Do you ever sit down and think, “Man, I’m really good at this or that”? Too often, it seems like we focus on what is wrong with us; we think that if we can just fix that one thing – lose some weight, master this extra skill, or whatever that thing is, all would be a little better. And there may be some merit to that, but what about focusing on what you are great at?
We tend to focus on our weaknesses or on things we would like to change. The constant messaging that we are inundated with daily doesn’t help. I know, image, desire, fear, and sex sell – they create scenarios of want. I’m in a profession where it’s all about constantly trying to help our clients attract people to their product or services, but I’m a firm believer in truth selling product because truth builds relationships better than any manipulation.
One of the foundations of truth is strength. When we focus on strengths, we have a firm foundation to build on and evolve. We all are great at something. The key is identifying what those strengths are and accepting them. Focusing on these areas of ability is a major key to having a more fulfilled and confident self-image.
I often meet people that feel they have nothing special to offer, that think there is nothing unique about them at all. One of my favorite things to do socially is help individuals discover what their strengths are. Often it’s a short process, because our strengths are usually aligned with our passions, but we tend not to view those items as strengths.
For example, I love people. I realized at a young age that I enjoyed meeting new people in any and all social settings. I can walk into a room and not know anyone and walk out with some new friends. I think part of that is due to the fact that I’m genuinely fascinated by people’s lives: their experiences, what they do, who they know, and what makes them excited or frustrated with life. As a kid growing up, the fact that my family moved around a lot forced me to get past the awkwardness and fear of new things and go into social settings with the attitude of making the best of it.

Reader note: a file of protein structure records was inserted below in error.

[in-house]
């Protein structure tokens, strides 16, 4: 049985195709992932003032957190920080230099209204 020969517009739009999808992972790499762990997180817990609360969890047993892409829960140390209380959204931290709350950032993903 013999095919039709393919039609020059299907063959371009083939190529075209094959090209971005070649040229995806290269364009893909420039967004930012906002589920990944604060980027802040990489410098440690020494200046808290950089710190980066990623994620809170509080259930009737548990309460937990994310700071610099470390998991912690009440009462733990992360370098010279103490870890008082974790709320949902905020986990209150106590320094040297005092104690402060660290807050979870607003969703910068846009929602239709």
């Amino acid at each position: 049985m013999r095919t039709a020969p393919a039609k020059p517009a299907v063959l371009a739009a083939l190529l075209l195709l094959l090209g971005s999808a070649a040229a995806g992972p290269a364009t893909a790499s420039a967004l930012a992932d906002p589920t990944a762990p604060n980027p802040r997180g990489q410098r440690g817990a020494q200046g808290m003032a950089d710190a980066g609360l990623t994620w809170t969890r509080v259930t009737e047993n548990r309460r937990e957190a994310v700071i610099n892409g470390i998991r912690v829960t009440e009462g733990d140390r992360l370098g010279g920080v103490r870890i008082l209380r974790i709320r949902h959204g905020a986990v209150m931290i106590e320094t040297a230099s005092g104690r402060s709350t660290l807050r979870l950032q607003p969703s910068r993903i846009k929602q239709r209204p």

A simple “Hi,” a smile, or a handshake is all it takes to get you introduced to someone. From there, it’s really just asking questions and listening. I never looked at this “ability” as a strength; I saw it as more of a skill to avoid boredom at parties. When I started my business, I knew I would have to network, and I found my curiosity to meet people was an incredible business advantage. I would become acquainted with people on a plane, at a restaurant, at a trade show – you name it. Over the years, I have been working on ways to get even better at meeting people, and I now see this strength as an awesome advantage. I’ve been able to help my coworkers and friends to get over their fear or lack of experience in connecting as well. I have used this social ability as a springboard for creating other ways of connecting via social media, writing, and speaking. These have been natural extensions of feeling comfortable in social settings and building on them.
To illustrate this differently, I love LEGO®s. One of the best parts of having kids is being reintroduced to some of your childhood toys as an adult. At my house, we have thousands of LEGO®s (which are magical to play with except when it’s dark and you step on them), but that’s not my point. When you build with LEGO®s, you can take any color and any shape and make whatever you want. Once you start, you are always building off something that exists. And as you build, you can expand, strengthen, or do both to create your LEGO®masterpiece.
Instead of focusing on your weaknesses and how to improve on those, why not challenge yourself to build on some things that you are already good at? What is on that list? What qualities are work-related, and what ones are not? I’m positive you can take those skills and use them to expand your strengths into areas that you have been struggling with. Often, it’s just coming at those areas from a position of strength versus weakness.
So, what are your strengths? Think about what you do naturally and well, and when you have your top five, be LEGO®-like and start building!
Instead of focusing on your weaknesses and how to improve on those, why not challenge yourself to build on some things that you are already good at? What is on that list? What qualities are work-related, and what ones are not?